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Bruno Giacomelli


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#1 watkins

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Posted 26 August 2006 - 05:55

Thought you F1 and race fans would love this story from the Star Gazette (Elmira,N.Y. by Ron Levanduski)
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Copyright © 2006 Star Gazette


Italian driver relives career highlight at Glen
Ron Levanduski
August 24, 2006

Bruno Giacomelli will forever have his name enshrined in the record books at Watkins Glen International. The Italian Grand Prix driver captured his first and only pole position of his career in the last U.S. Grand Prix to take place at the Glen in 1980.

In the process, he set a lap record on the 3.377-mile circuit that stood for a quarter of a century. Helio Castroneves bettered his mark in an IndyCar on a revised 3.4-mile circuit during last year's Watkins Glen Indy Grand Prix.

That final Glen Grand Prix meant much more to Giacomelli, who had the race of his life there -- one that ended, unfortunately, in disappointment.

Twenty-six years later, Giacomelli, now 53, made a surprise visit to the Glen on an early evening at the end of July. The farmer's son from Brescia, near Milan, arrived at the circuit with his family as they were traveling from a vacation in Niagara Falls and heading back to New York.

Giacomelli had hoped to share with his wife and two daughters the memory of the site where he had achieved his greatest moment in an otherwise unspectacular Grand Prix career.

Giacomelli told a gate security guard that he had raced there once before and asked if he and his family could ride around the circuit. The unsuspecting guard granted his request and took them out on the circuit in his Toyota SUV.

The track would have normally been closed at that hour, around 7 p.m., but remained open for Watkins Glen sign painter Tony Vickio, who was lettering a Tissot logo on the guardrail under the start-finish stand in preparation for the AMD at the Glen NASCAR Nextel Cup race.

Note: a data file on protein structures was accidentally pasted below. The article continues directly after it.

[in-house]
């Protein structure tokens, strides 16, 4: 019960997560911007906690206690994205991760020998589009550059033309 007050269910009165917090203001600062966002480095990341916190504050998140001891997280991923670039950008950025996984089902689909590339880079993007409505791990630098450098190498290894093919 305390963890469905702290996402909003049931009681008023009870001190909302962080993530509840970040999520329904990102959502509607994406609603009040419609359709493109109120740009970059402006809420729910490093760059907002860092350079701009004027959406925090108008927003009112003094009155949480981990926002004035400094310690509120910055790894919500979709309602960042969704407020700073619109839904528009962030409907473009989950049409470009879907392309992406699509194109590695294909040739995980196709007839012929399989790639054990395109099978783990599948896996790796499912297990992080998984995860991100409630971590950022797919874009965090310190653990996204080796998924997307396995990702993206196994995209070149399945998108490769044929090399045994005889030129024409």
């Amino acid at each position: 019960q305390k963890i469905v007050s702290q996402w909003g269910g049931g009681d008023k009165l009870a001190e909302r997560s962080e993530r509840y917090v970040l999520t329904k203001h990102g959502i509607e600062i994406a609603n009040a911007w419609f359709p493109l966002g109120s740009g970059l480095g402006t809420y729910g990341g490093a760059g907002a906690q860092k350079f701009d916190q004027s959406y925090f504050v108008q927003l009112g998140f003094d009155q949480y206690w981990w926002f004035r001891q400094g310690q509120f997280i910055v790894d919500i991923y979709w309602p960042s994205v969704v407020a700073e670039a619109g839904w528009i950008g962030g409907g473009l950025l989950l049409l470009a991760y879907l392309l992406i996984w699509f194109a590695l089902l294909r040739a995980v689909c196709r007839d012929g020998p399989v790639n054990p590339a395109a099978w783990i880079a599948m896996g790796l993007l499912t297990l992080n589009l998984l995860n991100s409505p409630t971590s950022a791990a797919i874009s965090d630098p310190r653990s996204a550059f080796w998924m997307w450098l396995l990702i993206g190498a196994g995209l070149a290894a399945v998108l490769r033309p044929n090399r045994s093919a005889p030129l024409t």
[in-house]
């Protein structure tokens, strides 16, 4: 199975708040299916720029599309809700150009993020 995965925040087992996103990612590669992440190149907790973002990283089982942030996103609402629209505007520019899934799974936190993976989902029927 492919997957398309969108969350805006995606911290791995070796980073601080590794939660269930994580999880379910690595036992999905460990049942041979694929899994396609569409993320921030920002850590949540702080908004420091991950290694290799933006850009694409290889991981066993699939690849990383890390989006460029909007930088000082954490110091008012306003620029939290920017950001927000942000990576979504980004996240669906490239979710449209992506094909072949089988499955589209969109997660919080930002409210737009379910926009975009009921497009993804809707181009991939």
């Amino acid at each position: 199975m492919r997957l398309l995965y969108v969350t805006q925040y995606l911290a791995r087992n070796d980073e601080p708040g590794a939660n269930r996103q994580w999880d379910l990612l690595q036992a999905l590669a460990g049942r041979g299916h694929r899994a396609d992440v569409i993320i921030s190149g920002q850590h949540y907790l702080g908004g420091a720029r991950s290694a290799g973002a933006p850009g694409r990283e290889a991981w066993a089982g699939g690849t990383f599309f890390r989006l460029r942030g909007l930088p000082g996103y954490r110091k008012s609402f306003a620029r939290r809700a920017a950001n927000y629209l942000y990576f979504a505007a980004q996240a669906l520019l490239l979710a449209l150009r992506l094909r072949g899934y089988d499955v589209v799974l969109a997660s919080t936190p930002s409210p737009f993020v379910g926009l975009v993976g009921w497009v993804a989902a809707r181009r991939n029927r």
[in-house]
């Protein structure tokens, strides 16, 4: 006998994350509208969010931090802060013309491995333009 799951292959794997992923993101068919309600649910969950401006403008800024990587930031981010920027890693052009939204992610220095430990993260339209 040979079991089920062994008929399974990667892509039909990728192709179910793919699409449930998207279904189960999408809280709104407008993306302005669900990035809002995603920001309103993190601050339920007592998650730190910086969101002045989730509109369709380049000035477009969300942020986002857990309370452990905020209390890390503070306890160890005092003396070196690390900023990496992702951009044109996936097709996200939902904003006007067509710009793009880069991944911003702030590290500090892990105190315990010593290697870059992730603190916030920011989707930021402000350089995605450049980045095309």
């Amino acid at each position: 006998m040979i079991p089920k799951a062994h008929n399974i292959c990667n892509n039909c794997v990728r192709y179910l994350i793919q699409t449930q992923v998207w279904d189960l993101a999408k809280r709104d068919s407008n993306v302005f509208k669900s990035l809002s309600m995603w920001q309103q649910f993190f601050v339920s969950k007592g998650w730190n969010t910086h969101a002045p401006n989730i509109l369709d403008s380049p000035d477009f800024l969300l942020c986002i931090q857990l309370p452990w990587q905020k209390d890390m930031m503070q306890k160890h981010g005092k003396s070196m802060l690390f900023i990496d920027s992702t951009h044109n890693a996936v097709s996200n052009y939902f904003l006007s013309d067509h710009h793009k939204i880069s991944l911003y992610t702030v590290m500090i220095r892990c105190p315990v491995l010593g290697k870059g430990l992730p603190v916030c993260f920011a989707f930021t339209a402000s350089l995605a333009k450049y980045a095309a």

As Vickio recalled this week, on the second or third lap, the guard stopped along the pit straight, where Vickio was working, to see if he remembered the race driver who the security person had not heard off.

Vickio said Giacomelli approached him and said in broken English, "I used to race here, I had (the) pole position in Formula One here. My name is Giacomelli."

"Bruno?" asked Vickio, who grew up on the original Watkins Glen street course and had attended almost every Grand Prix ever run there. "Si! exclaimed an excited Giacomelli, who was surprised Vickio knew his name.

Vickio, who remembered Giacomelli's accomplishment, said they reminisced about that fall weekend in October 1980 for nearly 45 minutes.

"The thing I remember most was the look on his face when I said, 'Bruno.' His eyes lit up like I was his long-lost friend," Vickio said.

Vickio said Giacomelli related the story, in Italian, to his family. His daughters, ages 16 and 21, had not been born when Giacomelli had his weekend to remember at the Glen.

"It was my day," Giacomelli told Vickio, who afterwards autographed an old U.S. Grand Prix ticket Vickio had stashed away in his pickup truck. In return, Vickio gave him another old race ticket from the 1974 U.S. Grand Prix.